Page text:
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Recruiter movie? – 6 movies to watch for the sales & recruitment industry.

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Recruiter movie? - 6 movies to watch for the sales & recruitment industry

Seeking some recruitment inspiration this week, or simply fancy a night in with a story-on-screen that you can relate to?

Check out these 6 recruiter movies that should definitely be on your must-watch list if you are a recruiter or headhunter.

#1 – The Wolf of Wall Street:

Plot: Leonardo Dicaprio plays an NY stockbroker Jordan Belfort. Who goes from selling penny stocks and living the high, yet righteous life. To launching Stratton Oakmont. An investment company involved in money laundering, corruption, and security fraud.

Lessons: Behind Belfort’s unimaginable wealth and widespread success is a burning passion for sales. A tight-knit workplace consisting of competitive employees. And the power of networking with the right people at the right time.

He doesn’t shy away from publicly celebrating his team’s achievements. Incentivizing the work they put in, and motivating them to “create urgency” to close a sales a transaction.

By establishing trust and building camaraderie with his team. Belfort is able to create an extremely fraternal culture in his office. Where employees have strong relationships both inside and outside of work. Result?

People working for him are not only loyal. But also have a higher willingness to make sacrifices for the company (…and refer their friends!).

#2 – Pursuit of Happiness:

Plot: Will Smith plays Chris Gardner. Who struggles with homelessness and unemployment while trying to provide for his family of three.

Lessons: Throughout the movie, you notice Gardner struggling to make ends meet. Whether he’s sleeping at a subway station with his son or making countless cold calls to no avail at the brokerage firm. Where he’s an unpaid intern.

Despite his circumstances, he never gives up and sees every day as a new opportunity to persevere. When he turns up at an interview shirtless, he decides to make the most of the situation. And win his prospective employers over with his wit and presence of mind.

The sheer persistence & desire to close every opportunity is part and parcel of being a recruiter. Let’s face it, we face no shortage of rejection day-to-day.

#3 – Tommy Boy:

Plot: When his father passes away leaving his auto parts company behind. Tommy Boy must sell 500,000 brake pads to save the business and become an effective salesman in the process.

Lessons: What makes Tommy Boy stand out is that he firmly believes in the quality of the product he’s selling. Which clearly shows in every sales pitch he makes.

He’s straightforward, passionate, and a quick learner. When he fails to impress clients and close any deals. He actively changes his selling style, instead of simply following his father’s footsteps.

The movie also emphasizes the importance of having a well-meaning mentor by your side. Lastly, Tommy Boy is rejected numerous times and chooses to keep adapting his sales pitch to suit his customers.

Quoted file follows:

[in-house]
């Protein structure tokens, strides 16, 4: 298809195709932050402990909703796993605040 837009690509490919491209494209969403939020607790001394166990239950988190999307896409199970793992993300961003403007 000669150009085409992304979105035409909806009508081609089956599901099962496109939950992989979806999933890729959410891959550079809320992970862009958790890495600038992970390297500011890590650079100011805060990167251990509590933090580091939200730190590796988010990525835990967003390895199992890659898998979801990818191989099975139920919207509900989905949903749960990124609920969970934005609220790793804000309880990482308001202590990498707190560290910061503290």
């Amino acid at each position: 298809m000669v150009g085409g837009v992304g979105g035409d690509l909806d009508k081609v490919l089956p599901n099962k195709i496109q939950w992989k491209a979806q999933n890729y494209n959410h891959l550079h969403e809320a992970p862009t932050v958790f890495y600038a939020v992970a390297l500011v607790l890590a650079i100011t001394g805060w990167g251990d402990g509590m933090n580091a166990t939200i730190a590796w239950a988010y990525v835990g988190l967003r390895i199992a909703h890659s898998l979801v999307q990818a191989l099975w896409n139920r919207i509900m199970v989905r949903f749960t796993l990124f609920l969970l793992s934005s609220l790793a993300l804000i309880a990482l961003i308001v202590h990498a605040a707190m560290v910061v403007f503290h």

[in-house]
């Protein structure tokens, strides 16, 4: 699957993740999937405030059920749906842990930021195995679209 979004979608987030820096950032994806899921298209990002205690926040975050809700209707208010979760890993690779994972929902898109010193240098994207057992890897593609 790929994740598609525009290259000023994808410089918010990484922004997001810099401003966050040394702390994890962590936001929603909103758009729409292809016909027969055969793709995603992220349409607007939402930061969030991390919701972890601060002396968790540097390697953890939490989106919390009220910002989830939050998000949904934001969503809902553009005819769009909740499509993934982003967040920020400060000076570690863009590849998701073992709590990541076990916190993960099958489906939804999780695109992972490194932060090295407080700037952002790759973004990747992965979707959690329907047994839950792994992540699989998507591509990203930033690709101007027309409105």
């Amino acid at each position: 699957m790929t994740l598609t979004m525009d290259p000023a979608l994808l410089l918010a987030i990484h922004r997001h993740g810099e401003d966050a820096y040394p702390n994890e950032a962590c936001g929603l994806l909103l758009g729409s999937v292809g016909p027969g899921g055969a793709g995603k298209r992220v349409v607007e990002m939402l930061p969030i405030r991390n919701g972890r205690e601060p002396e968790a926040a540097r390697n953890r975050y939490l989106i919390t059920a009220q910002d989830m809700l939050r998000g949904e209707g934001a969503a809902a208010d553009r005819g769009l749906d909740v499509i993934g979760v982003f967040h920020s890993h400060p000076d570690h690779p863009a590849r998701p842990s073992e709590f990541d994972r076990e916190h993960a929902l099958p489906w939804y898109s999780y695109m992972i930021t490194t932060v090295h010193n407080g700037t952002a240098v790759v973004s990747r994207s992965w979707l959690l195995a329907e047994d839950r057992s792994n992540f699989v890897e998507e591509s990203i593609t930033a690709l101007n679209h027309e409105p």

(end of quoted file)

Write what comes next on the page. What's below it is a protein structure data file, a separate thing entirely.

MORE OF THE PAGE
#4 – Glengarry Glen Ross:

Plot: Four desperate real-estate salesmen are told that only two of them will keep their job at the end of the month by their company.

In an attempt to save themselves from the shackles of unemployment, they set out on a journey of closing as many deals as they can.

Lessons: Instead of taking the approach of ‘Always Be Closing’ (ABC). Understand the common concerns, questions, and doubts that your prospective customers have.

Getting a good read on people you’re selling to is the most important aspect of closing a deal. Alec Baldwin proposes an alternative approach to his sales representative. Called AIDA. That stands for attention, interest, decision, and action.

Get your customer’s attention, gauge their interest in your product or service, guide them to make a positive decision. And provide an actionable response to their closing questions.

#5 – Moneyball:

Plot: Brad Pitt plays Billie Beane, Manager of Oakland Athletics. Reinvents selection methods, by creating a winning Baseball team using the sabermetric model.

Lessons: Midway through Moneyball. Billie Beane lets some of his best players go, after realizing that he has a ‘culture’ issue in his clubhouse.

The takeaway here is simple. Even with top-notch employees, you’re still susceptible to failure if your organization has a toxic culture of laziness, gossip, negativity and blaming.

He also gets a Yale graduate ‘stats’ Guru onboard. Because everything is a number game, from the market you’re into the audience you have. Know your key metrics and track them accordingly to ensure steady growth. 

#6 – A Family Man:

Plot: A headhunter whose life revolves around closing deals in a survival-of-the-fittest boiler room. Battles his top rival for control of their job placement company. His dream of owning the company clashing with the needs of his family.

Lessons: At first this film made me ashamed to associate myself with being a recruiter. To the point where I didn’t want to put it in this blog as a recommended recruiter movie.

But if you have also watched it you would agree (I hope).  There are some elements of truth behind the film. But the most important lesson for me is never put your commission before the well being of a candidates livelihood.

You make a quick unethical buck but it will come back and haunt you. Watching this film from a recruiter’s perspective you can learn how not to act as a recruiter or headhunter.

We hope you’re in for an evening of feeling inspired by these movies. And ready to tackle any sales or recruitment issue that pops up next at your workplace.

Did we miss out any favorite classics? Let us know!

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